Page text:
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From NPR News, this is ALL THINGS CONSIDERED. I'm Robert Siegel.
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And I'm Melissa Block.
Michael Brown, the director of the Federal Emergency Management Agency, has been sent back to Washington. He's being replaced as manager of the Hurricane Katrina relief effort by a top Coast Guard officer. The Bush administration has been widely criticized for its slow response to the hurricane, and FEMA's director has been singled out for much of the blame. NPR's Pam Fessler has our report.
PAM FESSLER reporting:
Homeland Security Secretary Michael Chertoff tried to put the best face on what's about as close to a demotion as the Bush administration has ever come. With the FEMA director by his side, Chertoff told a Baton Rouge news conference that Brown had to leave because he's needed elsewhere.
Secretary MICHAEL CHERTOFF (Department of Homeland Security): FEMA has responsibility not only to participate in this response and recovery effort. It's got a lot of other responsibilities. We've got tropical storms and hurricanes brewing in the ocean. We could have other kinds of disasters, natural and man-made. And while it's very important to focus an enormous amount of attention and effort to what is going on here, we cannot afford to let our guard down with respect to other things that might happen.
FESSLER: Chertoff said the massive hurricane relief effort needs to be overseen by someone who can give it his full attention. He announced that Coast Guard Vice Admiral Thad Allen, who earlier this week was put in charge of the New Orleans recovery operation, will take over for the entire Gulf region. Still, Chertoff praised Brown's work and bristled at suggestions that he's been pushed aside.
Unidentified Reporter: Is this the first step in Mr. Brown's resignation? Can you answer that, Mr. Brown, please? And also, how do you respond to reports that you embellished your resume? There was a report in Time magazine.
Sec. CHERTOFF: Here are the ground rules. I'm going to answer the questions. I've explained what we're doing. I thought I was about as clear as I possibly could be in English as to what I'm doing and why I'm doing it. Next question.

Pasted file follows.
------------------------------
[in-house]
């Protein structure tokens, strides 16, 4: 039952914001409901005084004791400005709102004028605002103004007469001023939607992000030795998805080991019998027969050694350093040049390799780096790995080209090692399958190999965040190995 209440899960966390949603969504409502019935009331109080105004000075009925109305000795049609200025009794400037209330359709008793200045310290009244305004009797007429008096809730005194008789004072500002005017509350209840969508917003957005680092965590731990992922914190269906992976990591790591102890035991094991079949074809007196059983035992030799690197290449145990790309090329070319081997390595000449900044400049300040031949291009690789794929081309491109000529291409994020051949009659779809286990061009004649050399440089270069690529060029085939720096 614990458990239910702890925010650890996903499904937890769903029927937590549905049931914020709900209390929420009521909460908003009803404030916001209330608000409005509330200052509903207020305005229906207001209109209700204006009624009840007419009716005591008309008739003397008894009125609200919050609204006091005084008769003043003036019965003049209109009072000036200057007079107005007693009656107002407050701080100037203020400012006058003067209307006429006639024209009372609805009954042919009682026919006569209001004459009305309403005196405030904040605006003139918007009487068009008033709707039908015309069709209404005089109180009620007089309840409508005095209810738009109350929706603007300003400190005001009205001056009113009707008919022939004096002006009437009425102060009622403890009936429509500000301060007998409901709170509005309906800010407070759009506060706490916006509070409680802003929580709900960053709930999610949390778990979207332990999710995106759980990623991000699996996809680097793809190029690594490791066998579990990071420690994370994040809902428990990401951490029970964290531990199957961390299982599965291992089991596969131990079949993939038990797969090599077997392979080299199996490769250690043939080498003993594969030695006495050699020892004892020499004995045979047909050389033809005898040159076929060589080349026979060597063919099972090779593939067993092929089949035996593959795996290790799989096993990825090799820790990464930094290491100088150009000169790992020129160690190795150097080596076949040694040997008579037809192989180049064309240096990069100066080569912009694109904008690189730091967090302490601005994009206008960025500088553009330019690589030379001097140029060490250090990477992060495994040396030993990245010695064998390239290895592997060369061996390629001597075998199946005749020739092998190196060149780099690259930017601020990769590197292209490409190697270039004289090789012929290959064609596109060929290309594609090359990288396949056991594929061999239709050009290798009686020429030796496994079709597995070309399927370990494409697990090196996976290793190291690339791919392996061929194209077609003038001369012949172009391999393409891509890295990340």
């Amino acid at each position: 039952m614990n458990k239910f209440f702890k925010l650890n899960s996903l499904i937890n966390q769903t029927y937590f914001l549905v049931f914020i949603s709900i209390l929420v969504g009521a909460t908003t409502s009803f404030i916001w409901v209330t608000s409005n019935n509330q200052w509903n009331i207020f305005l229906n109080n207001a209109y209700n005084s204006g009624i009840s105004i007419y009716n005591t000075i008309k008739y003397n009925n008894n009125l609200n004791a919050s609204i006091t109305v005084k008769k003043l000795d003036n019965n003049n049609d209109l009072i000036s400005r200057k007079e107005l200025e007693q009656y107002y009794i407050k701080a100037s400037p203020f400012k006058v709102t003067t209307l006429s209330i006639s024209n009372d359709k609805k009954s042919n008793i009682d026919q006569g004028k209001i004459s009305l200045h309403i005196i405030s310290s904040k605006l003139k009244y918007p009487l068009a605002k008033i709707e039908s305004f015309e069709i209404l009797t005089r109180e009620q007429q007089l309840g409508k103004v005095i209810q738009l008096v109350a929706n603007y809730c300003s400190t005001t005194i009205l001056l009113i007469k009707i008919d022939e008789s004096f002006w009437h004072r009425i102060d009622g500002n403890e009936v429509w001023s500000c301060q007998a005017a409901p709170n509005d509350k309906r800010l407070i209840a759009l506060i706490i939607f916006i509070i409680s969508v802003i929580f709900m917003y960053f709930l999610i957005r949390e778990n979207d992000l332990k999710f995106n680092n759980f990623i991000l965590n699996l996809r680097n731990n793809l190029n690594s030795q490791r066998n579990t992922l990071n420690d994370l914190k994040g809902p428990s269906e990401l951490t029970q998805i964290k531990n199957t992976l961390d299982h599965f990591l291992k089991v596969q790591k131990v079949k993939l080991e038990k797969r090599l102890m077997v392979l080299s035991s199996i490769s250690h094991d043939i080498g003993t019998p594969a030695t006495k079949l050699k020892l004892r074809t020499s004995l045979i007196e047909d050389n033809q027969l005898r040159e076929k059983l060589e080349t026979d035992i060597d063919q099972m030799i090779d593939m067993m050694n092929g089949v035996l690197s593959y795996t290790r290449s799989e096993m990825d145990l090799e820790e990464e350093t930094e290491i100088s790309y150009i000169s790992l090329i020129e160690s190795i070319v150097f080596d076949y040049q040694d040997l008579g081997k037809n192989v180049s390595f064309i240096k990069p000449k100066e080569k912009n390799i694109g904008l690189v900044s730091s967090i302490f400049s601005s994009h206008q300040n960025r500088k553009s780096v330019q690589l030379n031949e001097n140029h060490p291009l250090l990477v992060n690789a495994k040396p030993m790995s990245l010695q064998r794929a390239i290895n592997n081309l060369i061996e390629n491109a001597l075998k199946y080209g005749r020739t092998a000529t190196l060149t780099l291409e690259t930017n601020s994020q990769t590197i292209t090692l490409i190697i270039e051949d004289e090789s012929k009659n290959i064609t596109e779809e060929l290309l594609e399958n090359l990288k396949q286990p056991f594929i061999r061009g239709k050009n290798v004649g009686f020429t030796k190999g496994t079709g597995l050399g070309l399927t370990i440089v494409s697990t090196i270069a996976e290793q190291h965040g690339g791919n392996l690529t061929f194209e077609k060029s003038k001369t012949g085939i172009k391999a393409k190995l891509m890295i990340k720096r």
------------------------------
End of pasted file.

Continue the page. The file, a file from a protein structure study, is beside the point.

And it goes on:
FESSLER: President Bush and other administration officials have defended Brown repeatedly over the past week and a half, but the controversy threatened to overshadow recovery efforts. Lawmakers, local officials and others complained that the FEMA director did not have an adequate background in emergency preparedness and that it showed in his agency's performance. Throughout the 1990s Brown, an attorney, worked for the International Arabian Horse Association. Dick Durbin of Illinois and three other Senate Democrats sent a letter to President Bush today saying that Brown should still be fired.
Senator DICK DURBIN (Democrat, Illinois): Everybody's talked about his real background, which had nothing to do with disaster management. So we've got to be careful to bring real professionals to the job who have the qualifications and background to handle major emergencies.
FESSLER: Brown's supporters say the current disaster is far greater than most people had anticipated and that he's been unfairly singled out. But even as recently as yesterday there was widespread confusion over FEMA's plans to distribute $2,000 debit cards to hurricane victims.
Immediately after Chertoff's announcement, Vice Admiral Allen came to the podium and displayed the no-nonsense take-charge attitude he's been praised for by colleagues. He said he'll work closely with the military and state and local officials as they continue to recover bodies and to restore services.
Vice Admiral THAD ALLEN (US Coast Guard): And when we're through with this press availability here, I'm going to hold an all-hands meeting with everybody in this building, and we'll have an open and frank conversation on the way forward and we will move out.
FESSLER: For his part, Brown told the Associated Press that he's anxious to get back to Washington to correct all the inaccuracies and lies about his performance. He said he looks forward to hugging his wife and having a stiff margarita. Pam Fessler, NPR News, Washington.
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